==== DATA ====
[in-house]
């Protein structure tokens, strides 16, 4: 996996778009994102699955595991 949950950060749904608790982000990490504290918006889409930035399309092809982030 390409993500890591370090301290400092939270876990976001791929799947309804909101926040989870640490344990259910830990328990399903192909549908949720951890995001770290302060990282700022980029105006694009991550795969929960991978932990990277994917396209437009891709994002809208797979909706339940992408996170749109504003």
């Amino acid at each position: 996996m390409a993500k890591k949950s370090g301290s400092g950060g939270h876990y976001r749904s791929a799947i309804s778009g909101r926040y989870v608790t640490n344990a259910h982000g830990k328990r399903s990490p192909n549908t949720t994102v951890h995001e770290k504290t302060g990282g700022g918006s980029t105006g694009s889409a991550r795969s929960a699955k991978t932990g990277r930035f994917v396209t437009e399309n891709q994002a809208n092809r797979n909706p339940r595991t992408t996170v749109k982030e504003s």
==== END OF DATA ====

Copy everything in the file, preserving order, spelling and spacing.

[in-house]
């Protein structure tokens, strides 16, 4: 996996778009994102699955595991 949950950060749904608790982000990490504290918006889409930035399309092809982030 390409993500890591370090301290400092939270876990976001791929799947309804909101926040989870640490344990259910830990328990399903192909549908949720951890995001770290302060990282700022980029105006694009991550795969929960991978932990990277994917396209437009891709994002809208797979909706339940992408996170749109504003």
């Amino acid at each position: 996996m390409a993500k890591k949950s370090g301290s400092g950060g939270h876990y976001r749904s791929a799947i309804s778009g909101r926040y989870v608790t640490n344990a259910h982000g830990k328990r399903s990490p192909n549908t949720t994102v951890h995001e770290k504290t302060g990282g700022g918006s980029t105006g694009s889409a991550r795969s929960a699955k991978t932990g990277r930035f994917v396209t437009e399309n891709q994002a809208n092809r797979n909706p339940r595991t992408t996170v749109k982030e504003s």